History of Poland (1795-1831)

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This article from 2013-02 needs to verify the information provided: It should be split with the entry History of Poland (1795-1807) because some of it is duplicated, it is better to merge the entries into one History of Poland (1795-1914).Reliable sources should be provided, preferably in the form of bibliographic footnotes.Some or even all of the information in the article may be false. As devoid of sources can be challenged and removed. Once the imperfections have been eliminated, the {{Develop}} template should be removed from this article.

Marcello Bacciarelli, Granting of a constitution to the Duchy of Warsaw by Napoleon I, 1809-1811

Polish History (1795-1831) – the history of Poland from the Third Partition of Poland (1795) and the abdication of Stanislaw August Poniatowski until the fall of the November Uprising (1831), as a result of which the Kingdom of Poland lost its autonomy.

This period of Polish history under the partitions included the formation of the Polish Legions in Italy, the creation of the Duchy of Warsaw, the establishment of the Kingdom of Poland, the activities of the first underground organizations and the outbreak of the November Uprising and, as a result, to the formation of the Great Emigration and underground activities.

Table of contents

1 Fall of the Republic

1.1 The fate of Poles after the fall of the Polish state 1.2 The policy of the partitioners toward the conquered Polish lands 1.3 The situation of the Church after the Third Partition of Poland 1.4 The first conspiratorial plots in the country

2 Polish military organizations abroad in the years 1797-1807 3 The Duchy of Warsaw 4 The Polish question at the Congress of Vienna 5 The November Uprising 6 Footnotes 7 Bibliography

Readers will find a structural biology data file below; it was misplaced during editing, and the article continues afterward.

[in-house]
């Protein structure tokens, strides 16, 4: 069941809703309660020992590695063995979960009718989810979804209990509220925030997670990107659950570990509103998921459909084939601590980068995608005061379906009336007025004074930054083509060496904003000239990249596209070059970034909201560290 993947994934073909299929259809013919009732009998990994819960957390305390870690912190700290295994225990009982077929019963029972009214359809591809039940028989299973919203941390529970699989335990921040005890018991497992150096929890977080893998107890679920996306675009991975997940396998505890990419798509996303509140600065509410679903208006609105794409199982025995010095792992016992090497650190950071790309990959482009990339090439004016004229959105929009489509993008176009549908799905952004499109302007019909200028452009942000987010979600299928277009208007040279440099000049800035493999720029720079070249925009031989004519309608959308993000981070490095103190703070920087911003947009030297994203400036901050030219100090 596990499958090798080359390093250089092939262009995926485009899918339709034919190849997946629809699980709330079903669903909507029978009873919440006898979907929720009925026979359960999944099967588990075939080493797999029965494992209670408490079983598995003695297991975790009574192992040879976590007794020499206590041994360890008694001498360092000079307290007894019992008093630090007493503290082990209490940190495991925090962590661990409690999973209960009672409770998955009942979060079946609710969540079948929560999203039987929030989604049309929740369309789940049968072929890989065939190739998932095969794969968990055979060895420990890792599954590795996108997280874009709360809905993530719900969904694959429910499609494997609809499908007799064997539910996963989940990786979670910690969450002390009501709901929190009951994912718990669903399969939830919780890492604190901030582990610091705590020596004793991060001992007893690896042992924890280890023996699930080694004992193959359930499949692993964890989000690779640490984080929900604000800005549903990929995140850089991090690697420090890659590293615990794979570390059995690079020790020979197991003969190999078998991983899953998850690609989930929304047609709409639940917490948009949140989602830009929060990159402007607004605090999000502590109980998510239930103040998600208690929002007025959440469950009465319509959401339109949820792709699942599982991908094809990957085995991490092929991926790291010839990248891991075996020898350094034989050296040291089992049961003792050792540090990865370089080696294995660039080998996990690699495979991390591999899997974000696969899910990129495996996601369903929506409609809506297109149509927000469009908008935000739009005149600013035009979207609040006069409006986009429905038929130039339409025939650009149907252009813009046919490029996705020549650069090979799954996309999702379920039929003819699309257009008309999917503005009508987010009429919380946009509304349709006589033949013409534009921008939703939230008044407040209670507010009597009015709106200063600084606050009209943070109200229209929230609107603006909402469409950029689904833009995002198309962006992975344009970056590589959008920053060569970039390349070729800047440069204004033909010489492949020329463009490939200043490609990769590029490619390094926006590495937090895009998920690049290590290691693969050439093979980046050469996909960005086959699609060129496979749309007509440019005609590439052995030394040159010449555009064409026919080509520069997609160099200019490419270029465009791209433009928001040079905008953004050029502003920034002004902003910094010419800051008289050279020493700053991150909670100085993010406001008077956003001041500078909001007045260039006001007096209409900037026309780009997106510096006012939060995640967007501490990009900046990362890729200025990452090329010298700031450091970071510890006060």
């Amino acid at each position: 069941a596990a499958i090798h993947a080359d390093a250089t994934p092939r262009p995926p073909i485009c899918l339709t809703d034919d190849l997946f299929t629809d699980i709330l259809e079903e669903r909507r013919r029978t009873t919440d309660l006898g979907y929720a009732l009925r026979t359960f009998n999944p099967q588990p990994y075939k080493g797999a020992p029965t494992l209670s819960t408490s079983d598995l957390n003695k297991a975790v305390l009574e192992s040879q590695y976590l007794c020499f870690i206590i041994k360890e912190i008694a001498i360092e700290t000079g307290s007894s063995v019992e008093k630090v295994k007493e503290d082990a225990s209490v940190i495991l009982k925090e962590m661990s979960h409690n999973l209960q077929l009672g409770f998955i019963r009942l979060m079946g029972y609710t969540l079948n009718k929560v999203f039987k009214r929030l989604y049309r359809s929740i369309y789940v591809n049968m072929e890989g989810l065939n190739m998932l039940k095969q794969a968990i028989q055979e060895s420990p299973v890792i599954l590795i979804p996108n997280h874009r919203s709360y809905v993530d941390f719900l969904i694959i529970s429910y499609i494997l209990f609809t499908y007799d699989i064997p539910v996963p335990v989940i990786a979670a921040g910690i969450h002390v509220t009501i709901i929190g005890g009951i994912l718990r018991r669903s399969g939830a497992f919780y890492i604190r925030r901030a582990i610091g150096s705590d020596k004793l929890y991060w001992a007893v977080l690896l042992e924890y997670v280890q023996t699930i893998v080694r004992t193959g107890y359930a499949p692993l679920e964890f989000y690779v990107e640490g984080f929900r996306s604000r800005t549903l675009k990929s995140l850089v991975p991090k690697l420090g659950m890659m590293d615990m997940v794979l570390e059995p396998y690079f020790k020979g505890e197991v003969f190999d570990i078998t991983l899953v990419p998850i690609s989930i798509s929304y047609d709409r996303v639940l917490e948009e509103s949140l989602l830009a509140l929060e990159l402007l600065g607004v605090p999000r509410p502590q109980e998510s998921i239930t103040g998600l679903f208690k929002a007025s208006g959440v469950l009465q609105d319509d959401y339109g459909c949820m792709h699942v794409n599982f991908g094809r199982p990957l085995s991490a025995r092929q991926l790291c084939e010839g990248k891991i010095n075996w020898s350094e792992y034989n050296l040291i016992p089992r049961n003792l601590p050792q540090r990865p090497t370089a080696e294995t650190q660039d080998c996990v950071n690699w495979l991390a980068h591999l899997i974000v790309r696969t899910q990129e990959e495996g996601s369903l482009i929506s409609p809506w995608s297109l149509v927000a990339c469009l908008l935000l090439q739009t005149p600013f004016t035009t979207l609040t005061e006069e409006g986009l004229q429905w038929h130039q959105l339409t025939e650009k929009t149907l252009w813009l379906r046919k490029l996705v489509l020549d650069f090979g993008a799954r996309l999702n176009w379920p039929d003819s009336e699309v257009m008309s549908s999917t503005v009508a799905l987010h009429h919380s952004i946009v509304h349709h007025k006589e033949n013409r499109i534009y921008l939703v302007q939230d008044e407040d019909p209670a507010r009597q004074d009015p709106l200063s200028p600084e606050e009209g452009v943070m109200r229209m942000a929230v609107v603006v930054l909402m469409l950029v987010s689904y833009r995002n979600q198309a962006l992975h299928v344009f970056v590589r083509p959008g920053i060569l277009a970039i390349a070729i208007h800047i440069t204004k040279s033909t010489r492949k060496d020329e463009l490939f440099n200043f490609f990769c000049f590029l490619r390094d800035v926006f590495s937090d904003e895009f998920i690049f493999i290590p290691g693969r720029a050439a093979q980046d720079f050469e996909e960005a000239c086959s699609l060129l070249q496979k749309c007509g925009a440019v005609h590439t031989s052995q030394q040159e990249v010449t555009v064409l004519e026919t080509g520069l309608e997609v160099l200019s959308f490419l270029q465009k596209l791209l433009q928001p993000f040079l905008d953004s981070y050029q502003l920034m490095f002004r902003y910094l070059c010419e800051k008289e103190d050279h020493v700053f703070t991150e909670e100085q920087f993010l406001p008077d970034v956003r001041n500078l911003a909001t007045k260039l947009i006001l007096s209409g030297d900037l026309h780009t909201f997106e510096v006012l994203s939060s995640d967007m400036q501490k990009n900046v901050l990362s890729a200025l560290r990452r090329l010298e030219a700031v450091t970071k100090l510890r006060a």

Fall of the Republic[edit | edit code].

The defeat of the uprising led by Tadeusz Kosciuszko and the Third Partition of Poland contributed to the fall of the Republic. The defeat of the Kosciuszko Uprising was sealed after the defeat of the insurgent army at Maciejowice on October 10, 1794. Despite the efforts of the last Polish king Stanislaw August Poniatowski, another partition of Polish lands between Russia, Prussia and Austria took place.

Separate article: Partitions of Poland.

The king himself confirmed the collapse of the state, leaving Warsaw for Grodno and abdicating at the behest of Tsarina Catherine II. Poland was wiped off the map of Europe. The partitioners, i.e. the new administrators of Polish lands, tried at all costs to erase traces of the existence of the Polish state by, among other things, removing valuable treasures from the Royal Castle in Warsaw and turning Wawel Castle into barracks after the Szczekocin defeat of the Poles. Initially, the partitioners did not have a coherent concept for the division of the Polish state. Prussia wanted Krakow and Sandomierz, which the other partitioning states did not want to agree to. Eventually the disputes were resolved by a convention concluded in St. Petersburg on January 26, 1797. The Third Partition of Poland was explained by the partitioners by the need to suppress the dangerous Polish revolt. This was emphasized by Nikolai Repnin in his manifesto of December 28, 1794:

The cunning of those yeomen who dared to rise up against the security and tranquility of their homeland, committed all kinds of tyrannical deeds and raised arms against the Russian army, forced the Most Gracious Imperatoress against her will to draw her sword to protect the borders of her Empire and to relieve rebellion in her adjoining countries.

Fate of the Poles after the collapse of the Polish state[edit | edit code].